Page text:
The mysql_config_editor utility (available as
of MySQL 5.6.6) enables you to store authentication credentials
in an encrypted login file named
.mylogin.cnf. The file location is the
%APPDATA%\MySQL directory on Windows and
the current user's home directory on non-Windows systems. The
file can be read later by MySQL client programs to obtain
authentication credentials for connecting to MySQL Server.
To specify an alternate file name, set the
MYSQL_TEST_LOGIN_FILE environment variable.
This variable is used by the
mysql-test-run.pl testing utility, but also
is recognized by
mysql_config_editor and by
MySQL clients such as mysql,
mysqladmin, and so forth.
mysql_config_editor encrypts the
.mylogin.cnf file so it cannot be read as
clear text, and its contents when decrypted by client programs
are used only in memory. In this way, passwords can be stored in
a file in non-cleartext format and used later without ever
needing to be exposed on the command line or in an environment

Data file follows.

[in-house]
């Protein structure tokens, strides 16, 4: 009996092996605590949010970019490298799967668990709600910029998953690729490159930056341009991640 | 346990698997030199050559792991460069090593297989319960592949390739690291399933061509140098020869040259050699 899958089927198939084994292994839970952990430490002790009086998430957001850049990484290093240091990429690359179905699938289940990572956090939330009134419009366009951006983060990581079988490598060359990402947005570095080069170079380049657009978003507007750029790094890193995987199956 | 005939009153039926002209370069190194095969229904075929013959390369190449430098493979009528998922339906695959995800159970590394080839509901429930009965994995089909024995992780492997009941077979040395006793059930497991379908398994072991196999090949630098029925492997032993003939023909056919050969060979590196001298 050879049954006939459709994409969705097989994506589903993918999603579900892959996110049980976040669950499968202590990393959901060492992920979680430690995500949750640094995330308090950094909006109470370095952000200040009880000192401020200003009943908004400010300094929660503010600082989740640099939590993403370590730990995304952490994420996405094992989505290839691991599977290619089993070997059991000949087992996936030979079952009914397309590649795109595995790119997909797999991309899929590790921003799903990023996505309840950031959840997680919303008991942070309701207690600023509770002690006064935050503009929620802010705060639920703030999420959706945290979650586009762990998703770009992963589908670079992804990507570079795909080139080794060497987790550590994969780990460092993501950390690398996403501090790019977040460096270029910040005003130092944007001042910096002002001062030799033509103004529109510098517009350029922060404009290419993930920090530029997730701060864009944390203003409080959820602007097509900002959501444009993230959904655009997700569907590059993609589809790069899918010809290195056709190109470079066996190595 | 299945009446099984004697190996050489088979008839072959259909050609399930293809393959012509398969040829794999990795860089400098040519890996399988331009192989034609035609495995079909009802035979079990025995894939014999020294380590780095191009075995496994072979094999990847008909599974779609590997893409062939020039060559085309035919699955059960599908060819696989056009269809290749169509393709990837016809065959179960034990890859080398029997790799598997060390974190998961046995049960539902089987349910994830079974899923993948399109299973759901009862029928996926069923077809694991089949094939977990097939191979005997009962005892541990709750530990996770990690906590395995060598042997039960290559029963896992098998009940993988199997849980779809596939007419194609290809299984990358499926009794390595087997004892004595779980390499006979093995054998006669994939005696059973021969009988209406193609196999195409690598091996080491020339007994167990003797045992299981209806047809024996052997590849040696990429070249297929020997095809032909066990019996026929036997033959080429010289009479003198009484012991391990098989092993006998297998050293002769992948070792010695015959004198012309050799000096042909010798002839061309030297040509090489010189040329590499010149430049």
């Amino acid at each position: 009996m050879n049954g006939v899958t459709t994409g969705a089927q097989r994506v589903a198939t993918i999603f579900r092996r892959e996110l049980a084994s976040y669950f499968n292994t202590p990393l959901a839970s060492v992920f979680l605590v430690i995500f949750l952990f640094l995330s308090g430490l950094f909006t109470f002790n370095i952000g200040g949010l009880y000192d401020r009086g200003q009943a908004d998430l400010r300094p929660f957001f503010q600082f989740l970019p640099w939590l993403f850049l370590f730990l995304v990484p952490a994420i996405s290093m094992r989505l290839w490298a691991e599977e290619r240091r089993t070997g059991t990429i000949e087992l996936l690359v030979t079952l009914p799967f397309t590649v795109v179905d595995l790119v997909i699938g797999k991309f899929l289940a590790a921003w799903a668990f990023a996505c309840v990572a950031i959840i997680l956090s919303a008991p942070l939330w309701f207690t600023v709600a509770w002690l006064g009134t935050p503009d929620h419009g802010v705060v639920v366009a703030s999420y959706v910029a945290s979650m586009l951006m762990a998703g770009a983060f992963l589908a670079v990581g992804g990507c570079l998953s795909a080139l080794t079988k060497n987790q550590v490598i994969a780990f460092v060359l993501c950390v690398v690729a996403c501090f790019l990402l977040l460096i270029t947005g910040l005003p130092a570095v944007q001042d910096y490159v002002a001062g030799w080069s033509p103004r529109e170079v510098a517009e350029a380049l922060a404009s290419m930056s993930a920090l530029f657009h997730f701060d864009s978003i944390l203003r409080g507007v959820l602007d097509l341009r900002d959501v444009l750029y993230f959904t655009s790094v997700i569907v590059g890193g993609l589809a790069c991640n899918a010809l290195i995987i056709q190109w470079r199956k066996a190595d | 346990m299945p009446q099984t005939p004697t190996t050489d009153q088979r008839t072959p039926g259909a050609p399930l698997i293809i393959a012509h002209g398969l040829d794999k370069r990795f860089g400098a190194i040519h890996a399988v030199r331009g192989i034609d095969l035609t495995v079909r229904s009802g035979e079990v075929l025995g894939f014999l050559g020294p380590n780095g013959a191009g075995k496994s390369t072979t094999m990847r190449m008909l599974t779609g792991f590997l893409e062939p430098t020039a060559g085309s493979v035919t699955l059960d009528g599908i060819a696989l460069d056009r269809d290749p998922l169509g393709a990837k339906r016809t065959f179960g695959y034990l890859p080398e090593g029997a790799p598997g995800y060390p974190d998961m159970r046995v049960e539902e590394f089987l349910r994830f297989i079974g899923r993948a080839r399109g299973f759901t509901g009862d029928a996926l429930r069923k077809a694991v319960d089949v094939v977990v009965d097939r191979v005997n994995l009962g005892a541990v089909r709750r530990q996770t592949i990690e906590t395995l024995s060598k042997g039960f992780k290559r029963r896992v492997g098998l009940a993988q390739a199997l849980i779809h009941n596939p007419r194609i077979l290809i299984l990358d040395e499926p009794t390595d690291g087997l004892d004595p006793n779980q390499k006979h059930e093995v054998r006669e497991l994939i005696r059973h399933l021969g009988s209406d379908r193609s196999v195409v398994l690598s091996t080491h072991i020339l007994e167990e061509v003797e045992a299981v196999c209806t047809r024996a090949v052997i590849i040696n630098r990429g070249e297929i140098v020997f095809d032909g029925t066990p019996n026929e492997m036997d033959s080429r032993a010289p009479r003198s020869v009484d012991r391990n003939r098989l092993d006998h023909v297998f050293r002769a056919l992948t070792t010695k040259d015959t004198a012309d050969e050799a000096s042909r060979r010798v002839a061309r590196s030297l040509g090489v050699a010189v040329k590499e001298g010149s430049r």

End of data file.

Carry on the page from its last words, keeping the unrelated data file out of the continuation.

variable. mysql_config_editor provides a
The encryption used by mysql_config_editor
prevents passwords from appearing in
.mylogin.cnf as clear text and provides a
measure of security by preventing inadvertent password exposure.
For example, if you display a regular unencrypted
my.cnf option file on the screen, any
passwords it contains are visible for anyone to see. With
.mylogin.cnf, that is not true. But the
encryption used will not deter a determined attacker and you
should not consider it unbreakable. A user who can gain system
administration privileges on your machine to access your files
could decrypt the
.mylogin.cnf file with
The login file must be readable and writable to the current
user, and inaccessible to other users. Otherwise,
mysql_config_editor ignores it, and the file
is not used by client programs, either. On Windows, this
constraint does not apply; instead, the user must have access to
The unencrypted format of the
login file consists of option groups, similar to other option
files. Each option group in
called a “login path,” which is a group that
permits only a limited set of options:
password. Think of a
login path as a set of values that indicate the server host and
the credentials for authenticating with the server. Here is an
[myloginpath] user = myname password = mypass host = 127.0.0.1
When you invoke a client program to connect to the server,
.mylogin.cnf is used in conjunction with
other option files. Its precedence is higher than other option
files, but less than options specified explicitly on the client
command line. For information about the order in which option
files are used, see Section 4.2.6, “Using Option Files”.